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Discussion Starter · #1 ·
His is my start at building a dovetail saw. I am thinking if I make it, I can customize it for my hand. I managed to obtain some steel for the blade from work. I have a second piece if anyone is interested. It is about .020" thick.

The only thing I am unsure of is how to construct the brass spine. Any tips would be welcome.
 

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Discussion Starter · #3 · (Edited)
That first link is actually one of the sites I used in my initial research. A lot of my research has come from project Gutenberg ebooks on early woodworking.
 

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That's looking good!

Did you use a pattern for the handle, or just freehand it?

Also, what is the size of your saw blank?
 

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Discussion Starter · #9 ·
Haven't decided on the spine at all. Slotted, folded, or laminated. The handle started as a drawing in my sketchbook using existing handles as a reference. I found a basic design I liked and made the angle and size fit my hand and height.
 

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Discussion Starter · #12 ·
Next question : how on earth can I put holes in this steel? I have burned up two drill bits. I even used oil on the second one. Is this stuff really that tough? Do I need to invest in some kind of punch?
 

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Next question : how on earth can I put holes in this steel? I have burned up two drill bits. I even used oil on the second one. Is this stuff really that tough? Do I need to invest in some kind of punch?
:laughing: Try a file on it and see if it cuts at all. If not it would have to be annealed first - something I have not done on such thin steel. I would be concerned with warping. The other concern is the type of steel. Do you know what it is and what is was originally intended for? Some of the whacky alloys have crazy tempering schedules.

Good luck!
 

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Discussion Starter · #14 ·
No idea on original intentions for the material. Maybe hardened shim stock. But it's thin enough that I feel I could cut it with snips easily. All the drill bits did was make a REALLY shiny indent. Maybe I could put a hole in it with a punch, and then try drilling that? Once there are some irregularities for the bit to bite? This is a little frustrating.
 

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No idea on original intentions for the material. Maybe hardened shim stock. But it's thin enough that I feel I could cut it with snips easily. All the drill bits did was make a REALLY shiny indent. Maybe I could put a hole in it with a punch, and then try drilling that? Once there are some irregularities for the bit to bite? This is a little frustrating.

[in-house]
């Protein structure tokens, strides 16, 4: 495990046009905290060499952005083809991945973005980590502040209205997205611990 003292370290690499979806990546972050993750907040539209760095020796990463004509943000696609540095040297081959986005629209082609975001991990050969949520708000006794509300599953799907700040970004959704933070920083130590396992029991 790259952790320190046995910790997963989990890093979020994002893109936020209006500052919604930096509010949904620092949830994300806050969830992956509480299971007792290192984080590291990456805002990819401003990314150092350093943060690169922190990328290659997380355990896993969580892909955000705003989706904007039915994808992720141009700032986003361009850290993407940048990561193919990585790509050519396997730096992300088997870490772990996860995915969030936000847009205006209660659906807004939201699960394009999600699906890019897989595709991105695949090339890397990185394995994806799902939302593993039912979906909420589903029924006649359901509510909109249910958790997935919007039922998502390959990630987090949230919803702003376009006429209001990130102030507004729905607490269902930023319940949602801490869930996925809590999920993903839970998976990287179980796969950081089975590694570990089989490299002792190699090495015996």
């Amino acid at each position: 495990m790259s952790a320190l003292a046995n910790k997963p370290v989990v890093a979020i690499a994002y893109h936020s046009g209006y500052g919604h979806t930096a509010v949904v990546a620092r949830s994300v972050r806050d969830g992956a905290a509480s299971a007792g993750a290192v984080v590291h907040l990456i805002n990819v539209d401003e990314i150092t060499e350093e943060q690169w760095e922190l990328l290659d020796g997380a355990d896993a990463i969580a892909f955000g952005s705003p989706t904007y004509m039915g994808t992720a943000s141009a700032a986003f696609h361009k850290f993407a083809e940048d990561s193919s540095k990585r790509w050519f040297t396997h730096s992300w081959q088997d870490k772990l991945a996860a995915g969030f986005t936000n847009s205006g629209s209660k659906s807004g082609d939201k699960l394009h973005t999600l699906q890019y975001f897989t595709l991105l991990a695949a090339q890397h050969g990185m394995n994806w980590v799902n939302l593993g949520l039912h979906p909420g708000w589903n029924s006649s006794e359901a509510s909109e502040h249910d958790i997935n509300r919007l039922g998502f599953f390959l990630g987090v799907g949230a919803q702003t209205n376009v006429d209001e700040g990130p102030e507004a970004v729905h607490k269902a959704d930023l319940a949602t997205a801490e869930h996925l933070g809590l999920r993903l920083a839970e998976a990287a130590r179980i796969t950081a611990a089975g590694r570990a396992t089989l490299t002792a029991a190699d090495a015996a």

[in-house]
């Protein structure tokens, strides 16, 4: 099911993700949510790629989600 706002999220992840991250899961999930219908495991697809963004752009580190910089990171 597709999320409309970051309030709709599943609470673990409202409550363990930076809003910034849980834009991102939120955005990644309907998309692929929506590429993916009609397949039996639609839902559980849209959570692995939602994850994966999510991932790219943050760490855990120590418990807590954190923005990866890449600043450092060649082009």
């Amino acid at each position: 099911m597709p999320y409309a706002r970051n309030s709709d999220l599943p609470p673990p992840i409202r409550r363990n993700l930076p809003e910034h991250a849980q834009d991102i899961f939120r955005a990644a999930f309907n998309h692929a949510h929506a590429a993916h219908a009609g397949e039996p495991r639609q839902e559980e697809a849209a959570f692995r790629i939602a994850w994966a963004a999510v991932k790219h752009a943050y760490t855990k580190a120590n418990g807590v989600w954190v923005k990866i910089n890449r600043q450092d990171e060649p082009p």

Did you start with a small bit at low speed? I only ask because I don't know how much experience you have with metal work. Most "general purpose" bits will not start in then tempered steel without a bit of help.

Punching it would be an option but without a press this may put a warp in the steel that would have to be addressed later with a hammer and anvil.
 

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Discussion Starter · #16 ·
Ok so, I am grinning ear to ear for a couple reasons. I was able to drill through the saw plate
(barely). Screwed up the kerf to hold the blade. And threw a piece of scrap stainless sheet metal on as a spine. The only thing about the saw I like is the grip of the handle. And I learned a lot. So, I have something to go by next time.

Enough yammering. Here are the initial results.


The dovetails on one edge are we're cut on the wrong side of the line. The sloppy ones.
Only chiseling done was the clean up the bottoms of the cuts along the line. Other than that it was new saw and coping saw. Total cut time on sample: 15 mins.
Huge improvement in both fit and time over example given In first thread.

Woooooo!
 

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You could easily have some brass bar stock slit 3/4 through and epoxy the blade into it.
I don't think you want to epoxy the blade in, it is my understanding that you want to be able to adjust the back and also be able to remove it if you need to dekink the saw at some point. I may be mistaken.
 

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Looks good, Drob! How did you set it? A lot easier and QUICKER working with the right tools, eh?

I don't think you want to epoxy the blade in, it is my understanding that you want to be able to adjust the back and also be able to remove it if you need to dekink the saw at some point. I may be mistaken.
You are correct sir, no epoxy... in the sockets of chisels either for that matter.
 

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Discussion Starter · #19 ·
I filed the teeth freehand with a triangle jeweled file and set the teeth with a small set of needle nose. After all was said and done, I ran a small oil stone down the sides of the teeth to hit the high ones.

Sent from my iPhone using Wood Forum
 

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Discussion Starter · #20 ·
Womadeod , I can't send pm yet, I would like to find a way to send you that blade blank. Pm me to hammer out the details.

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